France's last hostage abroad has returned home after three years in captivity and was welcomed by President Francois Hollande, who warned citizens not to travel to high-risk zones.
The release of 50-year-old Serge Lazarevic, who was kidnapped by al-Qaeda's North African wing AQIM in northern Mali in late 2011, was a boost for Mr Hollande, though questions remained over how he was freed.
A beaming Mr Lazarevic met his family and the president on the tarmac of Villacoublay airport near Paris after getting off a flight from Niger.
"Being a hostage is a bit difficult, it's not easy. But life is beautiful, to be freed again," he told a waiting group of TV cameras and reporters.
"I forgot what freedom is, don't ever forget."
"Be careful because freedom is the most priceless thing."
Mr Lazarevic was released yesterday and Mr Hollande has denied that France paid any ransom.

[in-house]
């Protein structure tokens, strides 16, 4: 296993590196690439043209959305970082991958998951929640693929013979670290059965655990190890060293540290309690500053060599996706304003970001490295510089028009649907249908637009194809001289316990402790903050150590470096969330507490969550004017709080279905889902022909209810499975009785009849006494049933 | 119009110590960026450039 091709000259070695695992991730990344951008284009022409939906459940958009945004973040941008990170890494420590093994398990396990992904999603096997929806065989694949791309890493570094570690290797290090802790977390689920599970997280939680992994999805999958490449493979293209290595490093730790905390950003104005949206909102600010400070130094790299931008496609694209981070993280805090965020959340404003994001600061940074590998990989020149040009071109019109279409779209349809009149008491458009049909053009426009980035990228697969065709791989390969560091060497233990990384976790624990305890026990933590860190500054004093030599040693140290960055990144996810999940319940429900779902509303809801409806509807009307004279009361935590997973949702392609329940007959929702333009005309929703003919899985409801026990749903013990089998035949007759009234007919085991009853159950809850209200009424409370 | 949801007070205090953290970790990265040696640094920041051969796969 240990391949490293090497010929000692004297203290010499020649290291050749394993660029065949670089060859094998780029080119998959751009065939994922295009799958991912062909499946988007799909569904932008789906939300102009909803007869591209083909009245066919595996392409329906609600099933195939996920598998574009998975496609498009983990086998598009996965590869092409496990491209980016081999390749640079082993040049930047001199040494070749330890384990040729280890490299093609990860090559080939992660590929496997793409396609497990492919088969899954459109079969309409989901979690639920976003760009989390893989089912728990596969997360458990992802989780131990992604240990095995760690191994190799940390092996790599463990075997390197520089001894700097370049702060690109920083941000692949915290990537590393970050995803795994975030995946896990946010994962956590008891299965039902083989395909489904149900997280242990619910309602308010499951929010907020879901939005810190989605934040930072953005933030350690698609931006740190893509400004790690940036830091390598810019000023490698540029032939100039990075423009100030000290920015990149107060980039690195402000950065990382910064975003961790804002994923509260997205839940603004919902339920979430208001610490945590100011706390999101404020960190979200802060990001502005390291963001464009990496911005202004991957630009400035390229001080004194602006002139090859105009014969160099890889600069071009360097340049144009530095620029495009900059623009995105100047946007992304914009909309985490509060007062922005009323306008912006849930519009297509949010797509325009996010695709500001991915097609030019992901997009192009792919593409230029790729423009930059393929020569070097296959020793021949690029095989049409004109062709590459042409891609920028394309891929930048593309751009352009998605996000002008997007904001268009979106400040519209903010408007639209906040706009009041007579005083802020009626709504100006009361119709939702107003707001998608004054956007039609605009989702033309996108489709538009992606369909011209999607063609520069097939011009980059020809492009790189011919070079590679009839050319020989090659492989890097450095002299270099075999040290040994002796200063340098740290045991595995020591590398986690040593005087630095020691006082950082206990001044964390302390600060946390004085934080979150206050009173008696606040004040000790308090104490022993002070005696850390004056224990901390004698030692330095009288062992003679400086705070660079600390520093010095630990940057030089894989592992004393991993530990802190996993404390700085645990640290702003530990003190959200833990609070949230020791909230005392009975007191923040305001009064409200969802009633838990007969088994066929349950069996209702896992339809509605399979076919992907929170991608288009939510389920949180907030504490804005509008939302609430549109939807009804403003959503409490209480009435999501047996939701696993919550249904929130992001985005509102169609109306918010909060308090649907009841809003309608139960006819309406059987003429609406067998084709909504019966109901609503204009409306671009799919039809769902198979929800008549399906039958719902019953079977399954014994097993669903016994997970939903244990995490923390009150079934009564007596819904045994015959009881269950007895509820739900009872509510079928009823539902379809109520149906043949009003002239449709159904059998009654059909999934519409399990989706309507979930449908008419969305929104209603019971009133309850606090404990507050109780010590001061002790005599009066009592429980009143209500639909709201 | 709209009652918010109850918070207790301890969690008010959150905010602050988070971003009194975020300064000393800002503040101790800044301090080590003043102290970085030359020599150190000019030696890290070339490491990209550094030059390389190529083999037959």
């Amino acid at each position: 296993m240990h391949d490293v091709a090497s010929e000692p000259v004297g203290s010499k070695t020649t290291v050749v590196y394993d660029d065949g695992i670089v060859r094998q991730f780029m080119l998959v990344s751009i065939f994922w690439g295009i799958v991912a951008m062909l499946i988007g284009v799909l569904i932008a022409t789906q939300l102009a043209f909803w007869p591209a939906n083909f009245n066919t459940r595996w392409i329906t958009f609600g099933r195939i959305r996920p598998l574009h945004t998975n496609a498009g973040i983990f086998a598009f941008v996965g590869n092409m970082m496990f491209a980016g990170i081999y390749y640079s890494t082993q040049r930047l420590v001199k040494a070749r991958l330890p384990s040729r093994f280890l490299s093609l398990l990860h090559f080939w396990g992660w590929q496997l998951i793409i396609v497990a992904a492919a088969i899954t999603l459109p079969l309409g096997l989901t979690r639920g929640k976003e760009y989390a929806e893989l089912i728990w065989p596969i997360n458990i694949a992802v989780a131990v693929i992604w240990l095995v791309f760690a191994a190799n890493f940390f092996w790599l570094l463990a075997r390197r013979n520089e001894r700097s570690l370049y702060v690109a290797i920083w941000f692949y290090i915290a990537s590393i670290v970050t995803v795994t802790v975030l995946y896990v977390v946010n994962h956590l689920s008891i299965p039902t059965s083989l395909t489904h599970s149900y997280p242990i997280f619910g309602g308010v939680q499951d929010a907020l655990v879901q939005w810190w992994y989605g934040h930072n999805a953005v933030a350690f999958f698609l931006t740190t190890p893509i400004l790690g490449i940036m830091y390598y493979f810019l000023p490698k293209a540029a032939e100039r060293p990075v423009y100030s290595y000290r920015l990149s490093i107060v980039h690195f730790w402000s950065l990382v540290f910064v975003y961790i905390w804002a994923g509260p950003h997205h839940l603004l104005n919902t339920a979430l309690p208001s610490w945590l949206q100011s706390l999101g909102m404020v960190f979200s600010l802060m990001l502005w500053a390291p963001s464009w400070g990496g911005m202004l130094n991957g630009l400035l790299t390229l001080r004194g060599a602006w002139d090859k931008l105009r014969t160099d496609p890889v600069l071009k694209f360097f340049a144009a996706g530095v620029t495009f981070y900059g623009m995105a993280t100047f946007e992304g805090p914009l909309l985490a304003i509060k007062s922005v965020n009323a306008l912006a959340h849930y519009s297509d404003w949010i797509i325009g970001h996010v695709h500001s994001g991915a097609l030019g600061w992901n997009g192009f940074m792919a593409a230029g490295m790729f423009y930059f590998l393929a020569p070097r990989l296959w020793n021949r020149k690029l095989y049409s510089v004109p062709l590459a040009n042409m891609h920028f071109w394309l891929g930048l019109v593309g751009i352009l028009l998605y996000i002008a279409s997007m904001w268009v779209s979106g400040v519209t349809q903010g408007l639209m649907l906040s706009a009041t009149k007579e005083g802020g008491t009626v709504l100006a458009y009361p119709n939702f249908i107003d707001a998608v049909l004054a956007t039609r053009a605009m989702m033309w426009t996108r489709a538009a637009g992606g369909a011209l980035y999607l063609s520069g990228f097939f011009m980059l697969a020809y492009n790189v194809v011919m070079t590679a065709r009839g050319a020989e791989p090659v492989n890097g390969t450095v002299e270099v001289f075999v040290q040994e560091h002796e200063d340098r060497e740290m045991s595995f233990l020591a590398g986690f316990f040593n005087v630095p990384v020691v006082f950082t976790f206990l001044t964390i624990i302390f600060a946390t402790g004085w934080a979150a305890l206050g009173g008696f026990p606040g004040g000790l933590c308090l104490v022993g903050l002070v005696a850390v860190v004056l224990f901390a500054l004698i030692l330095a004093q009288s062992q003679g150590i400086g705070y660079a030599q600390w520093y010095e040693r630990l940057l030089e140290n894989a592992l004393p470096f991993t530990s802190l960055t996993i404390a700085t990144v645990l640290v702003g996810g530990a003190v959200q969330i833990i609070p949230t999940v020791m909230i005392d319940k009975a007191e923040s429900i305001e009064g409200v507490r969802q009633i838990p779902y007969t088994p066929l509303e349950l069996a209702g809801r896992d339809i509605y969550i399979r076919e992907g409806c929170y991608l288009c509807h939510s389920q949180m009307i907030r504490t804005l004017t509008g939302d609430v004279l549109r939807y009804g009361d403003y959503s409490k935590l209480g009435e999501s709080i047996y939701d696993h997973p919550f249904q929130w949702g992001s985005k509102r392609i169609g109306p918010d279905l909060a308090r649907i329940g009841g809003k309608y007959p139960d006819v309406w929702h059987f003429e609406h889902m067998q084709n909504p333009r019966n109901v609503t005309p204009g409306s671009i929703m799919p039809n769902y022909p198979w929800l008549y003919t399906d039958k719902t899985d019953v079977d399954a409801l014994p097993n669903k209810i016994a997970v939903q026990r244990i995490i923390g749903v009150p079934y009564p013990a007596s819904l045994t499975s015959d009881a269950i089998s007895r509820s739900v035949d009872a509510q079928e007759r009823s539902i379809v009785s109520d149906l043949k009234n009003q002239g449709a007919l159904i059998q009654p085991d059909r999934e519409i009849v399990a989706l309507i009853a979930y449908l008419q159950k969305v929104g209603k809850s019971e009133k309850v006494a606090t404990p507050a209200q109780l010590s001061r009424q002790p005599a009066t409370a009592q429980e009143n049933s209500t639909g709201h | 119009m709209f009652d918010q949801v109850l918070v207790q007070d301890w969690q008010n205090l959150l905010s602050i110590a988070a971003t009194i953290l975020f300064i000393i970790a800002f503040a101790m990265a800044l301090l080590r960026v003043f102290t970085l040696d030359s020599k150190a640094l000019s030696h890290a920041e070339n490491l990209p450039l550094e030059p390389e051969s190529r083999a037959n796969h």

Both Niger and Mali were involved in the release, said officials, but authorities provided no details of the liberation.
"Welcome, Serge Lazarevic. We've been waiting for you for three years. Three years you've suffered," said Mr Hollande, with the ex-hostage at his side. "You're back. It's a joy to welcome you back."
Mr Hollande mentioned Philippe Verdun, another Frenchman kidnapped alongside Mr Lazarevic who was killed by his captors in northern Mali last year, and warned French citizens to avoid risky zones.
"Make sure you don't go where you can be kidnapped - we're in a dangerous world. There are zones where you shouldn't travel... we know the risks," Mr Hollande said.